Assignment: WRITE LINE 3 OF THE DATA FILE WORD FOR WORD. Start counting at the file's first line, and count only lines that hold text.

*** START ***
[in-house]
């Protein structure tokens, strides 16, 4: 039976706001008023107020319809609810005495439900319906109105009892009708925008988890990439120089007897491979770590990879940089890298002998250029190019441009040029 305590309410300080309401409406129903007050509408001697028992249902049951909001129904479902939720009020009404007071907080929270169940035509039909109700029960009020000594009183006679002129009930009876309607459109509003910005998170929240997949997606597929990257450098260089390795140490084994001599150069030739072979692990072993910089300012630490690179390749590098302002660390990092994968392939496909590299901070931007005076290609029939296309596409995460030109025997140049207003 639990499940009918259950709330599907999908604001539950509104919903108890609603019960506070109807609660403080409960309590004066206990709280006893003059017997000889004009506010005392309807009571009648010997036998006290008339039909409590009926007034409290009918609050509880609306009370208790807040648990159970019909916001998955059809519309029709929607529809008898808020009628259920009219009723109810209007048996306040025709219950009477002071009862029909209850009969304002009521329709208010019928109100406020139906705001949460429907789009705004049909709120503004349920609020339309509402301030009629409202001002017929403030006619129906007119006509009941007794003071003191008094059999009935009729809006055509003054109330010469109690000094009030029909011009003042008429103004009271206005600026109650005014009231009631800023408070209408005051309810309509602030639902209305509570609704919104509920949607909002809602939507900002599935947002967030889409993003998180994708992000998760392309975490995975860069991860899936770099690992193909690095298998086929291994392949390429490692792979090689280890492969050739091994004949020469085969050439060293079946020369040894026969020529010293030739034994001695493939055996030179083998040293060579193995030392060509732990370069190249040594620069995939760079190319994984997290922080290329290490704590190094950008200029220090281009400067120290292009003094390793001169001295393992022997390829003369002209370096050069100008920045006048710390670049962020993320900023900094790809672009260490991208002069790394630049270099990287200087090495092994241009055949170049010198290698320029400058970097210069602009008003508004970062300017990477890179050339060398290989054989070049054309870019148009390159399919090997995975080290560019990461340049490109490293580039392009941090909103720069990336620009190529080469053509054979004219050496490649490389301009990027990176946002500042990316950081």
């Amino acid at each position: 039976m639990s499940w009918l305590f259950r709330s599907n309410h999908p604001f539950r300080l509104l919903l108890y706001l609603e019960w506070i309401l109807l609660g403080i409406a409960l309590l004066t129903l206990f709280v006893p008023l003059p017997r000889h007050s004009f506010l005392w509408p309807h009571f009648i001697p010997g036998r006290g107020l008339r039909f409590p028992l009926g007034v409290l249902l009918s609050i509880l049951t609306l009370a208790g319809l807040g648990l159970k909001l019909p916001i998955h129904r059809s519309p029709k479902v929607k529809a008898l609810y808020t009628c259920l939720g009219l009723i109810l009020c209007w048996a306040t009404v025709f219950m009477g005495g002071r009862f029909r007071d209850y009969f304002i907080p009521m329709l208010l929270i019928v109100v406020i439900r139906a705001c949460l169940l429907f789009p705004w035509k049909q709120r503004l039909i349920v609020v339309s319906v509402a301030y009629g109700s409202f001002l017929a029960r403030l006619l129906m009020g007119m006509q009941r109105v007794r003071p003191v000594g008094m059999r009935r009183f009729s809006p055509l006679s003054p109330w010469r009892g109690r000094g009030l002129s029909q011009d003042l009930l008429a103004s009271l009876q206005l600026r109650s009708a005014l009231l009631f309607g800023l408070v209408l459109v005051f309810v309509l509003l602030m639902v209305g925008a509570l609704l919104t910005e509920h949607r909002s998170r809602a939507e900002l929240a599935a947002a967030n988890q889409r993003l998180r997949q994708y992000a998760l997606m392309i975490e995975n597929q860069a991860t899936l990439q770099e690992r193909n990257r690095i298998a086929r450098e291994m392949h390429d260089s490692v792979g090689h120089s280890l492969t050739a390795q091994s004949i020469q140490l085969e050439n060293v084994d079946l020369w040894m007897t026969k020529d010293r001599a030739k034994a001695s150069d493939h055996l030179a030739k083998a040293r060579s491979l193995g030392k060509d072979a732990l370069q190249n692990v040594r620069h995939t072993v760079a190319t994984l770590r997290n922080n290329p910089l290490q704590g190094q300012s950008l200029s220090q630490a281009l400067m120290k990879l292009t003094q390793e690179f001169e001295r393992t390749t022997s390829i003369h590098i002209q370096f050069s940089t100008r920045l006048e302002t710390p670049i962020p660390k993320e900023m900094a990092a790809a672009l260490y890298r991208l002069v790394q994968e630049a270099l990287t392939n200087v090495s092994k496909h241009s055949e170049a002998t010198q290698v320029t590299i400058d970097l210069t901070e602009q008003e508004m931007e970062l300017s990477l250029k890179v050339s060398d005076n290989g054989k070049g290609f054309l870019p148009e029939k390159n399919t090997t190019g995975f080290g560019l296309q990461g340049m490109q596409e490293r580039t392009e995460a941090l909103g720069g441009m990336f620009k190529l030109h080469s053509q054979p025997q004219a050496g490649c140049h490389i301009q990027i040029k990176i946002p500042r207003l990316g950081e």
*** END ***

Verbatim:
């Amino acid at each position: 039976m639990s499940w009918l305590f259950r709330s599907n309410h999908p604001f539950r300080l509104l919903l108890y706001l609603e019960w506070i309401l109807l609660g403080i409406a409960l309590l004066t129903l206990f709280v006893p008023l003059p017997r000889h007050s004009f506010l005392w509408p309807h009571f009648i001697p010997g036998r006290g107020l008339r039909f409590p028992l009926g007034v409290l249902l009918s609050i509880l049951t609306l009370a208790g319809l807040g648990l159970k909001l019909p916001i998955h129904r059809s519309p029709k479902v929607k529809a008898l609810y808020t009628c259920l939720g009219l009723i109810l009020c209007w048996a306040t009404v025709f219950m009477g005495g002071r009862f029909r007071d209850y009969f304002i907080p009521m329709l208010l929270i019928v109100v406020i439900r139906a705001c949460l169940l429907f789009p705004w035509k049909q709120r503004l039909i349920v609020v339309s319906v509402a301030y009629g109700s409202f001002l017929a029960r403030l006619l129906m009020g007119m006509q009941r109105v007794r003071p003191v000594g008094m059999r009935r009183f009729s809006p055509l006679s003054p109330w010469r009892g109690r000094g009030l002129s029909q011009d003042l009930l008429a103004s009271l009876q206005l600026r109650s009708a005014l009231l009631f309607g800023l408070v209408l459109v005051f309810v309509l509003l602030m639902v209305g925008a509570l609704l919104t910005e509920h949607r909002s998170r809602a939507e900002l929240a599935a947002a967030n988890q889409r993003l998180r997949q994708y992000a998760l997606m392309i975490e995975n597929q860069a991860t899936l990439q770099e690992r193909n990257r690095i298998a086929r450098e291994m392949h390429d260089s490692v792979g090689h120089s280890l492969t050739a390795q091994s004949i020469q140490l085969e050439n060293v084994d079946l020369w040894m007897t026969k020529d010293r001599a030739k034994a001695s150069d493939h055996l030179a030739k083998a040293r060579s491979l193995g030392k060509d072979a732990l370069q190249n692990v040594r620069h995939t072993v760079a190319t994984l770590r997290n922080n290329p910089l290490q704590g190094q300012s950008l200029s220090q630490a281009l400067m120290k990879l292009t003094q390793e690179f001169e001295r393992t390749t022997s390829i003369h590098i002209q370096f050069s940089t100008r920045l006048e302002t710390p670049i962020p660390k993320e900023m900094a990092a790809a672009l260490y890298r991208l002069v790394q994968e630049a270099l990287t392939n200087v090495s092994k496909h241009s055949e170049a002998t010198q290698v320029t590299i400058d970097l210069t901070e602009q008003e508004m931007e970062l300017s990477l250029k890179v050339s060398d005076n290989g054989k070049g290609f054309l870019p148009e029939k390159n399919t090997t190019g995975f080290g560019l296309q990461g340049m490109q596409e490293r580039t392009e995460a941090l909103g720069g441009m990336f620009k190529l030109h080469s053509q054979p025997q004219a050496g490649c140049h490389i301009q990027i040029k990176i946002p500042r207003l990316g950081e």